Thursday, April 21, 2011

Horses and (Golf) Courses: What Was Nike Thinking? New 20XI Commercial Recreates a Hoofnote in American Golf History

I just had to share this video. Can someone explain it to me? I love Nike, love their commercials, love their stores, love their branding. Yet I don't get this commercial.

But then, I'm not in the market to buy Nike's 20XI golf balls, either.

Years ago I lived a few furlongs from a place called The International--just "The International". It was a golf course in Bolton, Massachusetts and a very exclusive place. Once--once!--my horses got loose and galloped over a green.

That late-night caper would have caused no more stir around town if a tornado had touched down. Each divot looked like a crater in the morning light. In fact, the scene looked almost exactly like the closing shot of Nike's commercial.

Here's an old lawn boot, courtesy of The Antique Horse blog, one of my favorite places to waste a few hours on the Internet. (I warned you!) Back in the days before there were motorized mowers, these boots were worn by horses while mowing golf courses and other lawn-like surfaces where a horse's hoofprints would be undesirable. This one appears to require the horse to be shoeless.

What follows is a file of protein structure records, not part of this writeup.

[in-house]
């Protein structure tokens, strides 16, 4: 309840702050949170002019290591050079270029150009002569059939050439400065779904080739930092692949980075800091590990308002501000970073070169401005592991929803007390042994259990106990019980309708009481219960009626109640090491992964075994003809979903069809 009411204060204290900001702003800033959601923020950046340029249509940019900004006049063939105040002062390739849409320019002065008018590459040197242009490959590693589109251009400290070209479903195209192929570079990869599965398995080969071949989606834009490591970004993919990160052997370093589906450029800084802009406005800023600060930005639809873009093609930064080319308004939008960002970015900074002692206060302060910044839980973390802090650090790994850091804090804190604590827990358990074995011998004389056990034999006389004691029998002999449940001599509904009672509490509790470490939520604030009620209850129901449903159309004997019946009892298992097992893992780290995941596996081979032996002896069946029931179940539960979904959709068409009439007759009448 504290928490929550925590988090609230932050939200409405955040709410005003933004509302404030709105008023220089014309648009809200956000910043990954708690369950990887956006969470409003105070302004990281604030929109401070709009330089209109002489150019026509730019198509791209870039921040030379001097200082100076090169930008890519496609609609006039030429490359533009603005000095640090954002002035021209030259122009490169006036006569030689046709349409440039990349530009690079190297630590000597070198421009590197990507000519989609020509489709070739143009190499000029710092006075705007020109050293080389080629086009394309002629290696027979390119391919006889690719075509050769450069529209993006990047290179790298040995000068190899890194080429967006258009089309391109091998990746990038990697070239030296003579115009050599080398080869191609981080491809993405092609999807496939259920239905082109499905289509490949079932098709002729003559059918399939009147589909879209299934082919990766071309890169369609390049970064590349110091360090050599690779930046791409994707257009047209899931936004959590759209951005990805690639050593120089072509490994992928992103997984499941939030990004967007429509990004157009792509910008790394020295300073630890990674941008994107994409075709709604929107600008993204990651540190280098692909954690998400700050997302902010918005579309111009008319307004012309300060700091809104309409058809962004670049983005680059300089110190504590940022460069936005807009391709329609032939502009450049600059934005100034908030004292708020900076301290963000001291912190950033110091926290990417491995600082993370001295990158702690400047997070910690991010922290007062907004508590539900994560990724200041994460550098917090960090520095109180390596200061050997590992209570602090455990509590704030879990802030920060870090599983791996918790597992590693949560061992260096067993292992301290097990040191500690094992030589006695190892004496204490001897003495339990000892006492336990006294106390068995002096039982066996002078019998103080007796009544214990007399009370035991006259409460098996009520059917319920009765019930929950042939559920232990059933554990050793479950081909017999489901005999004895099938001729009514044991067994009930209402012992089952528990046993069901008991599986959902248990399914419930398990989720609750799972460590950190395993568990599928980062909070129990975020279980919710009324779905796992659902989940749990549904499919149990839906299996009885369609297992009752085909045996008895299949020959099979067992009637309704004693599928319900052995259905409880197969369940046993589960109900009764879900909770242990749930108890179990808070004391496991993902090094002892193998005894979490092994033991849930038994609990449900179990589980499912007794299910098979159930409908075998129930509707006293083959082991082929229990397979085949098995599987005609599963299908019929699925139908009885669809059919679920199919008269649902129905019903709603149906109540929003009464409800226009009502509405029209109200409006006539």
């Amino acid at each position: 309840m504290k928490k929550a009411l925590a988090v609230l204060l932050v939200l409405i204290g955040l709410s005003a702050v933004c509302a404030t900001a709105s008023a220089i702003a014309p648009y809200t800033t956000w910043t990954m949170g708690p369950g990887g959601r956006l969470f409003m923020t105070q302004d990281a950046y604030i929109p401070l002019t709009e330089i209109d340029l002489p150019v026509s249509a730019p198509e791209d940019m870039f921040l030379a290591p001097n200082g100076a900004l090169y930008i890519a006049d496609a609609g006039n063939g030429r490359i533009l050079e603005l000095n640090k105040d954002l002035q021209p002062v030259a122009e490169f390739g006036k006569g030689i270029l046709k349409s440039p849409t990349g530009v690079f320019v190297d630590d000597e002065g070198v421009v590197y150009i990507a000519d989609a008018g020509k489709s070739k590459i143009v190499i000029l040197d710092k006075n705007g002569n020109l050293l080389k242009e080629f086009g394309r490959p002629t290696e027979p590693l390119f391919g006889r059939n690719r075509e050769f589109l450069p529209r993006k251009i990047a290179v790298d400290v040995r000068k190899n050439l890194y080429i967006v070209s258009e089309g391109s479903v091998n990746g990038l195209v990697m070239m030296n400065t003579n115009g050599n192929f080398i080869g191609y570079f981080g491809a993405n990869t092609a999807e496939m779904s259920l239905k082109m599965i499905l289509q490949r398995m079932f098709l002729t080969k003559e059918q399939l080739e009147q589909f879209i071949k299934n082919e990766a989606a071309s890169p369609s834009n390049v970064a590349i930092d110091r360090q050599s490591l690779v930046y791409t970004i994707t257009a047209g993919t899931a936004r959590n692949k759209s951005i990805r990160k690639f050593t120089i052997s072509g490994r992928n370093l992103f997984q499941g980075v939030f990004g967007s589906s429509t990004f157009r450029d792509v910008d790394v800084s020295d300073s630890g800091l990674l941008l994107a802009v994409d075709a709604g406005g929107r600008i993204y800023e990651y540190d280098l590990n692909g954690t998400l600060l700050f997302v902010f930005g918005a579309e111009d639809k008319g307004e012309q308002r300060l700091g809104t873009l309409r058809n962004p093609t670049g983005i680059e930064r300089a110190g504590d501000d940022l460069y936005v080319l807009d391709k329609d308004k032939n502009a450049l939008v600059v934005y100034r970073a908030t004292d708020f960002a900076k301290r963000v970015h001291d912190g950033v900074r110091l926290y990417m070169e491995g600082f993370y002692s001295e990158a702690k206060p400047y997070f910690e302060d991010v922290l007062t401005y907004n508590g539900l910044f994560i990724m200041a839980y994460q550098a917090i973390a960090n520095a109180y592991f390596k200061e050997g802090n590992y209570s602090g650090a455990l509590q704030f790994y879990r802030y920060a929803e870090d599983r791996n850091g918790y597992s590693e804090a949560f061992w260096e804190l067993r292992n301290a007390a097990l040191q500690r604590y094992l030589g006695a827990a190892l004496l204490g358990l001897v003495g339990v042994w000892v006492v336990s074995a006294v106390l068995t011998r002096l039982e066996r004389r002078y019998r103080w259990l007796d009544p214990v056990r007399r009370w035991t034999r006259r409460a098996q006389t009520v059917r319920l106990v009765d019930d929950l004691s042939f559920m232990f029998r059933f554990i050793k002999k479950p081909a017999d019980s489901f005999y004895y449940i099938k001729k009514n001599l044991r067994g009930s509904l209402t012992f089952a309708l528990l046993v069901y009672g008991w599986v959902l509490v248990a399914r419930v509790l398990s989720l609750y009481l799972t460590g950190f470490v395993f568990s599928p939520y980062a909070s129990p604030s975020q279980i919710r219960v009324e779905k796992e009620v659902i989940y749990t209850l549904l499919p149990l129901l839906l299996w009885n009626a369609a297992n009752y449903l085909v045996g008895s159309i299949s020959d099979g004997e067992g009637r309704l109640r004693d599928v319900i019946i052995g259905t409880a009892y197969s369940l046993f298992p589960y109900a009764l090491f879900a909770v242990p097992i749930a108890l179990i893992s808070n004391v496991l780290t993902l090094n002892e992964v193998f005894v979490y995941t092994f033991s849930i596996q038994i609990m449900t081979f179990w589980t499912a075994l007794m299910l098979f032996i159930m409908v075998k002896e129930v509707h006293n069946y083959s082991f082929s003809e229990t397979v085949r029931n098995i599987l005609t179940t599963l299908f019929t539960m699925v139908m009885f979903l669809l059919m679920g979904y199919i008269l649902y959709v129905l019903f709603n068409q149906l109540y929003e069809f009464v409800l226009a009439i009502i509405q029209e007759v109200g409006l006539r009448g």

I found out later that when my horses tore up The International, they were merely carrying on a Boston tradition.

Golf, of course, is a Scottish game. It was brought to America by some Bostonians who decided to hit a ball around at a gentleman's racing and polo retreat called The Country Club. (That's right, just "The Country Club".) Golf became so popular so quickly that they kept extending the course and cutting down trees to make more greens.

What's an endangered horse lover to do? The equestrian members of the club revolted one night in 1899 and galloped their horses across the greens in protest.

Let's just say the horses weren't wearing lawn boots.

So the next time you go to a country club, or when Easter dinner conversation lags this Sunday, you can explain that the first country club was actually a racetrack and polo field. When it added golf, its fame spread; the name "country club" came to be associated with golf, but at those early clubs the most popular pursuits would have been horse sports, tennis and shooting. Golf was an upstart, but it certainly did catch on.

There's only one The Country Club. It's still operating, and hosted the 33rd Ryder Cup. The club ran its last horse race in 1935, and the final sections of the racetrack were finally sodded over in 1969. The horses may be gone but the legends live on.

How great would it have been if Nike had filmed their commercial at The Country Club?

Thanks to the Massachusetts Foundation for the Humanities, Harvard University Athletics, the Public Library of the Town of Brookline, Nike Golf, and The Antique Horse blog for assistance with this story.

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